The Olyix have laid siege to Earth, harvesting people for their god. Cities are falling to their devastating weaponry and millions have either fled to seek refuge in space or are fighting a war that seems unwinnable. As Earth's defeat draws ever closer, a team are sent to infiltrate the Olyix's arkship. Their plan? To signal its location to future generations and bring the battle to the enemy . . . This is the final sci-fi novel in Peter F. Hamilton's stunning series The Salvation Sequence

Discover all Peter F. Hamilton's books and series.

To Sleep in a Sea of Stars

by Christopher Paolini

Book cover for To Sleep in a Sea of Stars

To Sleep in a Sea of Stars is the masterful epic science fiction novel from New York Times and Sunday Times bestselling author, Christopher Paolini. 

The novel follows xenobiologist Kira Navárez as she discovers an alien relic that thrusts her into the wonders and nightmares of first contact. Epic space battles for the fate of humanity ensue, taking her to the farthest reaches of the galaxy and, in the process, transform not only her – but the entire course of history.

Read Christopher Paolini on why he was inspired to write about first contact.

Rabbits

by Terry Miles

Book cover for Rabbits

Described by Nicholas Eames as 'Murakami meets Ready Player One', Terry Miles' novel Rabbits is an electrifying, compulsive read based on the hit podcast from the Public Radio Alliance – perfect for fans of Stranger Things and Black Mirror.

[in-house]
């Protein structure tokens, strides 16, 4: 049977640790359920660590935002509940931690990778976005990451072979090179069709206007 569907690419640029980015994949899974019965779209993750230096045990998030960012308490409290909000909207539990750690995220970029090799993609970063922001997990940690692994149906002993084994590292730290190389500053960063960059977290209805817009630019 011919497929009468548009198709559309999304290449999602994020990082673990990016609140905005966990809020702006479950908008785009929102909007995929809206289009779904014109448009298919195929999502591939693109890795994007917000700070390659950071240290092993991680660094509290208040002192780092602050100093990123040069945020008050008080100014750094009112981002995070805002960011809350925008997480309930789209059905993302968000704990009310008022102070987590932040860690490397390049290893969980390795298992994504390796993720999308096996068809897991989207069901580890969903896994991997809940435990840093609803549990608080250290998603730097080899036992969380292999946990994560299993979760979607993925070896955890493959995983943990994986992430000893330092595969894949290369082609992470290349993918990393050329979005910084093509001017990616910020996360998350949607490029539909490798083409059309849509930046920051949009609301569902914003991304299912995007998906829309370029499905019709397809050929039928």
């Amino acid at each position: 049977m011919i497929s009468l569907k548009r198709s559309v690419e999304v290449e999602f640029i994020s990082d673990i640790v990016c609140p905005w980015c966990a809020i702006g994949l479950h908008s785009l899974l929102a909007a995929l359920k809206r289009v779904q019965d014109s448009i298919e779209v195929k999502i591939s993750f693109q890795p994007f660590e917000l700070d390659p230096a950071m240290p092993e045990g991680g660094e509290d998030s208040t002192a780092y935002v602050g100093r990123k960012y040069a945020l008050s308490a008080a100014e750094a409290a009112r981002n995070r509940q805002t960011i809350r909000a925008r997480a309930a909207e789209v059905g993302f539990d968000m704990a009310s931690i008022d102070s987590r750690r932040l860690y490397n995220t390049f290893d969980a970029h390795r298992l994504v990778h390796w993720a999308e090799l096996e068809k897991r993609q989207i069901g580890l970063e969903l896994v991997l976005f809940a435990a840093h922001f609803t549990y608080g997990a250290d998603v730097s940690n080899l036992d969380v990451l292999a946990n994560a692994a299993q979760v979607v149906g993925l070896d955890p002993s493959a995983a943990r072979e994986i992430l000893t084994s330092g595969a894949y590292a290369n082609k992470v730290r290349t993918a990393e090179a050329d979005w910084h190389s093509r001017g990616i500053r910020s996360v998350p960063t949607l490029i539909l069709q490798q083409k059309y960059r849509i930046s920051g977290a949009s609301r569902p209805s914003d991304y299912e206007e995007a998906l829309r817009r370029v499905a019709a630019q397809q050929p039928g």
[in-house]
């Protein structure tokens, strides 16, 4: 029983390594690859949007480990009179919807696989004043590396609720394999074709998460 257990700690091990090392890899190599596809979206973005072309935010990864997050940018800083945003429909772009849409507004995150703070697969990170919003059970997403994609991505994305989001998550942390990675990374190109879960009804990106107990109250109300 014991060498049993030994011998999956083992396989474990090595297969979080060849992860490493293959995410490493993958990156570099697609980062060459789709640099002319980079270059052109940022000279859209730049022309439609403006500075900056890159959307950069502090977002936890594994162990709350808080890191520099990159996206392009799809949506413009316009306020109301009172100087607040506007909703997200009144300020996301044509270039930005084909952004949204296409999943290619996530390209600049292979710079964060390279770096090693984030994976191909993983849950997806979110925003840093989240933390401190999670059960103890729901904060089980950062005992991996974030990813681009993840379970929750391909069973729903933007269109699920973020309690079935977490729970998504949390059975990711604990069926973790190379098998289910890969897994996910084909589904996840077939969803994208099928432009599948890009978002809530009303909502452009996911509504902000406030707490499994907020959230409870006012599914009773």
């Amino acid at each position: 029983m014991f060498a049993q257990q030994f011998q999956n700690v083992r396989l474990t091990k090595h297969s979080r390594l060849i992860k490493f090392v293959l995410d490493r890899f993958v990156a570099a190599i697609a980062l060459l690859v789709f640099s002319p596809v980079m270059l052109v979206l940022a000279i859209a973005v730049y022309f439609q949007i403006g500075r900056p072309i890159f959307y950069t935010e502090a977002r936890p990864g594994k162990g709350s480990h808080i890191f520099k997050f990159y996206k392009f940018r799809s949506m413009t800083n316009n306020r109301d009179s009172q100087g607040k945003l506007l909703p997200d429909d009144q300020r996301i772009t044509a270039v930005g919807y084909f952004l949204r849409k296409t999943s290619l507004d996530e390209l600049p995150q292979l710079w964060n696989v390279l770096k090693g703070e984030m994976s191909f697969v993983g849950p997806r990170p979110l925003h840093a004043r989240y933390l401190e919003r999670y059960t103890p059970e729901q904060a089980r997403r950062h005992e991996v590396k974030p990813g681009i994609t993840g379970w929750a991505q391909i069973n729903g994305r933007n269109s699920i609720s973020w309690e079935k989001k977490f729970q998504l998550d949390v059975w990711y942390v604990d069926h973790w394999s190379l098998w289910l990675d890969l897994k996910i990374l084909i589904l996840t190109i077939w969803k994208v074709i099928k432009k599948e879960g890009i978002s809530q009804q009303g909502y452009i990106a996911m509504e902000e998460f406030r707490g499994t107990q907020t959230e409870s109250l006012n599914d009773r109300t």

Rabbits is a secret, dangerous and sometimes fatal underground game. The rewards for winning are unclear, but there are rumours of money, CIA recruitment or even immortality. Or it might unlock the universe’s greatest secrets. But everyone knows that the deeper you get, the more deadly the game becomes – and the body count is rising. Since the game first started, ten iterations have taken place. The eleventh round is about to begin, and what happens in the game, stays in the game . . . 


The best sci-fi books of all time

The Hitchhiker's Guide to the Galaxy

by Douglas Adams

Book cover for The Hitchhiker's Guide to the Galaxy

Towels at the ready and DON'T PANIC, but yes, Douglas Adams' science-fiction classic really did celebrate its 42nd anniversary in 2020. 

The Hitchhiker's Guide to the Galaxy began life as a Radio 4 show in 1978 and has since spawned adaptations across almost every format, making it a staple on every respectable list of the best sci-fi books. Following the galactic adventures of Arthur Dent after his house's untimely demolition to make way for a new hyperspace express route, this new edition of 'The Guide' features exclusive bonus archive material and a new introduction from Russell T. Davies. This classic science fiction novel is a must-read for fans of the genre. 

Don't miss our complete guide to The Hitchhiker's Guide to the Galaxy books.

The Invisible Man

by H. G. Wells

Book cover for The Invisible Man

An absolute classic of early science fiction, H.G. Wells' The Invisible Man blends high tension with sharp wit and fear. A stranger arrives at a rustic Sussex inn on a chill wintery night, his face wrapped in bandages and his body enveloped in a heavy coat. Locked away in his room, the man mixes chemicals in elaborate glass bottles. His secret? The man is invisible, a scientist desperately trying to find a cure for his unhappy, perilous fate.